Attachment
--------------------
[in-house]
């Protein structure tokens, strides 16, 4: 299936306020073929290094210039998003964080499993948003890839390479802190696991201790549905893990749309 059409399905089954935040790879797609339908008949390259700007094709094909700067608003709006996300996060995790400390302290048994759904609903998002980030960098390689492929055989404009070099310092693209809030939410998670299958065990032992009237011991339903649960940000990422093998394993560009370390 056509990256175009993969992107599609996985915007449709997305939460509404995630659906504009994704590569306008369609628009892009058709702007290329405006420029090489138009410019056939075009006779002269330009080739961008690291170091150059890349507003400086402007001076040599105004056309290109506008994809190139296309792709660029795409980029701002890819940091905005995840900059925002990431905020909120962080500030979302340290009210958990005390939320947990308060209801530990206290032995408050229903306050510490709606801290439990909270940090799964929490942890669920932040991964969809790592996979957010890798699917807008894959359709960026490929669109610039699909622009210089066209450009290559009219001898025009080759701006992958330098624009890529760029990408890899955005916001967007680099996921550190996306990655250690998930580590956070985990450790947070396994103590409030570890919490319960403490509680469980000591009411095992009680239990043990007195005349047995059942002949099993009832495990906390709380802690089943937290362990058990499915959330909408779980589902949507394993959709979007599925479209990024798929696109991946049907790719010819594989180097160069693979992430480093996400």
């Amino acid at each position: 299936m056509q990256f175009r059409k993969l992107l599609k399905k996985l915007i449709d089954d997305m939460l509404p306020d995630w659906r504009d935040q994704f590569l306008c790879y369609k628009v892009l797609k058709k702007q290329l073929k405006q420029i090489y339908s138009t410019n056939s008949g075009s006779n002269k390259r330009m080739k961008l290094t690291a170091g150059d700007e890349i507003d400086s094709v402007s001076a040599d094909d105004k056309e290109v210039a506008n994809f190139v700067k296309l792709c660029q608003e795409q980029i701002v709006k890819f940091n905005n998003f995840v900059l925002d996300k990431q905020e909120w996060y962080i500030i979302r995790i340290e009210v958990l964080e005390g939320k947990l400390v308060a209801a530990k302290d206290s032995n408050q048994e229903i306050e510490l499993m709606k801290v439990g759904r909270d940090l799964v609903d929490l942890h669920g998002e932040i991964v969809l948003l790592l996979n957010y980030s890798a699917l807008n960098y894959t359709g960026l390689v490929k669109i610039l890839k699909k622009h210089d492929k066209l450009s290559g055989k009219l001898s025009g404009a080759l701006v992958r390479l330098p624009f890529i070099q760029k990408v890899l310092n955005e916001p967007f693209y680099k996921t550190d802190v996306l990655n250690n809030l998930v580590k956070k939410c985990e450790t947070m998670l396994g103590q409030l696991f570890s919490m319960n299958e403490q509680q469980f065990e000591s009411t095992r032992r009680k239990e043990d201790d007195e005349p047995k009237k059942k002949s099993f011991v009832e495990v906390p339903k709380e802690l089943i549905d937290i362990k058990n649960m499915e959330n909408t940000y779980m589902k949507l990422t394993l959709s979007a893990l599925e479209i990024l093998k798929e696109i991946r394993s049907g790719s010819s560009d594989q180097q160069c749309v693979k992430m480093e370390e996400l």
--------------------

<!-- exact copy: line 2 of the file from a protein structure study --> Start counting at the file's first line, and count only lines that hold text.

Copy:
């Protein structure tokens, strides 16, 4: 299936306020073929290094210039998003964080499993948003890839390479802190696991201790549905893990749309 059409399905089954935040790879797609339908008949390259700007094709094909700067608003709006996300996060995790400390302290048994759904609903998002980030960098390689492929055989404009070099310092693209809030939410998670299958065990032992009237011991339903649960940000990422093998394993560009370390 056509990256175009993969992107599609996985915007449709997305939460509404995630659906504009994704590569306008369609628009892009058709702007290329405006420029090489138009410019056939075009006779002269330009080739961008690291170091150059890349507003400086402007001076040599105004056309290109506008994809190139296309792709660029795409980029701002890819940091905005995840900059925002990431905020909120962080500030979302340290009210958990005390939320947990308060209801530990206290032995408050229903306050510490709606801290439990909270940090799964929490942890669920932040991964969809790592996979957010890798699917807008894959359709960026490929669109610039699909622009210089066209450009290559009219001898025009080759701006992958330098624009890529760029990408890899955005916001967007680099996921550190996306990655250690998930580590956070985990450790947070396994103590409030570890919490319960403490509680469980000591009411095992009680239990043990007195005349047995059942002949099993009832495990906390709380802690089943937290362990058990499915959330909408779980589902949507394993959709979007599925479209990024798929696109991946049907790719010819594989180097160069693979992430480093996400």